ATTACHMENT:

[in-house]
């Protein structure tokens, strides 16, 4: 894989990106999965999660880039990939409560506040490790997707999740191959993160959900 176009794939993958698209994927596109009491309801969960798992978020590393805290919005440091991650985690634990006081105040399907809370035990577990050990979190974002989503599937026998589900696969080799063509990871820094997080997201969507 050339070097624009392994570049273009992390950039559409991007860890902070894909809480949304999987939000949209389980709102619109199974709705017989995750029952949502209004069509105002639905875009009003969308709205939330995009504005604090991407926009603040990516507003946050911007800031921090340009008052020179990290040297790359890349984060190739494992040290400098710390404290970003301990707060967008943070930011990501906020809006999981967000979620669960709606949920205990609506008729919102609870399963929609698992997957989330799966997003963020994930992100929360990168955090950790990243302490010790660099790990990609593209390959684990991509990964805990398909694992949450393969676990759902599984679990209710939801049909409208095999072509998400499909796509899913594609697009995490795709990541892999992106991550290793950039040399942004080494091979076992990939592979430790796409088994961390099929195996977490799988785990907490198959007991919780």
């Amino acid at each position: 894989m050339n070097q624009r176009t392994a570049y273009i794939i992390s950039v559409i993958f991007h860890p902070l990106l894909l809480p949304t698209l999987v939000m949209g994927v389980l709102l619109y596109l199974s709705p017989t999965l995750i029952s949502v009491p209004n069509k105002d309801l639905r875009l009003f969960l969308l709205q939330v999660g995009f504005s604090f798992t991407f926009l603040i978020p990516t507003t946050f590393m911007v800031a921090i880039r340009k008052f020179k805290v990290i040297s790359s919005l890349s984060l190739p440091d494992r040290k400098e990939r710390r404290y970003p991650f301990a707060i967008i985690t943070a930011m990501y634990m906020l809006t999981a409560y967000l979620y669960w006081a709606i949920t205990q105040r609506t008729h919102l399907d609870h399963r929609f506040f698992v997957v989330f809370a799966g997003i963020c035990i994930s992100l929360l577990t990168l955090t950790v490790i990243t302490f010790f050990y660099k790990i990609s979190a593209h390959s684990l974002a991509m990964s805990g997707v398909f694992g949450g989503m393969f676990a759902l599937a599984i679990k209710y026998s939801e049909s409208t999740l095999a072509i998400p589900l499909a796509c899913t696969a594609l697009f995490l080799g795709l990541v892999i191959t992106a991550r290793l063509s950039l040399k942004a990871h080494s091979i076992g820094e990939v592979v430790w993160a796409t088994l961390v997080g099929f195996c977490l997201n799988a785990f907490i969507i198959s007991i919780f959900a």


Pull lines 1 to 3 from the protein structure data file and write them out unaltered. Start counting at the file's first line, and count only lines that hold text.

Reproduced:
[in-house]
């Protein structure tokens, strides 16, 4: 894989990106999965999660880039990939409560506040490790997707999740191959993160959900 176009794939993958698209994927596109009491309801969960798992978020590393805290919005440091991650985690634990006081105040399907809370035990577990050990979190974002989503599937026998589900696969080799063509990871820094997080997201969507 050339070097624009392994570049273009992390950039559409991007860890902070894909809480949304999987939000949209389980709102619109199974709705017989995750029952949502209004069509105002639905875009009003969308709205939330995009504005604090991407926009603040990516507003946050911007800031921090340009008052020179990290040297790359890349984060190739494992040290400098710390404290970003301990707060967008943070930011990501906020809006999981967000979620669960709606949920205990609506008729919102609870399963929609698992997957989330799966997003963020994930992100929360990168955090950790990243302490010790660099790990990609593209390959684990991509990964805990398909694992949450393969676990759902599984679990209710939801049909409208095999072509998400499909796509899913594609697009995490795709990541892999992106991550290793950039040399942004080494091979076992990939592979430790796409088994961390099929195996977490799988785990907490198959007991919780």
């Amino acid at each position: 894989m050339n070097q624009r176009t392994a570049y273009i794939i992390s950039v559409i993958f991007h860890p902070l990106l894909l809480p949304t698209l999987v939000m949209g994927v389980l709102l619109y596109l199974s709705p017989t999965l995750i029952s949502v009491p209004n069509k105002d309801l639905r875009l009003f969960l969308l709205q939330v999660g995009f504005s604090f798992t991407f926009l603040i978020p990516t507003t946050f590393m911007v800031a921090i880039r340009k008052f020179k805290v990290i040297s790359s919005l890349s984060l190739p440091d494992r040290k400098e990939r710390r404290y970003p991650f301990a707060i967008i985690t943070a930011m990501y634990m906020l809006t999981a409560y967000l979620y669960w006081a709606i949920t205990q105040r609506t008729h919102l399907d609870h399963r929609f506040f698992v997957v989330f809370a799966g997003i963020c035990i994930s992100l929360l577990t990168l955090t950790v490790i990243t302490f010790f050990y660099k790990i990609s979190a593209h390959s684990l974002a991509m990964s805990g997707v398909f694992g949450g989503m393969f676990a759902l599937a599984i679990k209710y026998s939801e049909s409208t999740l095999a072509i998400p589900l499909a796509c899913t696969a594609l697009f995490l080799g795709l990541v892999i191959t992106a991550r290793l063509s950039l040399k942004a990871h080494s091979i076992g820094e990939v592979v430790w993160a796409t088994l961390v997080g099929f195996c977490l997201n799988a785990f907490i969507i198959s007991i919780f959900a």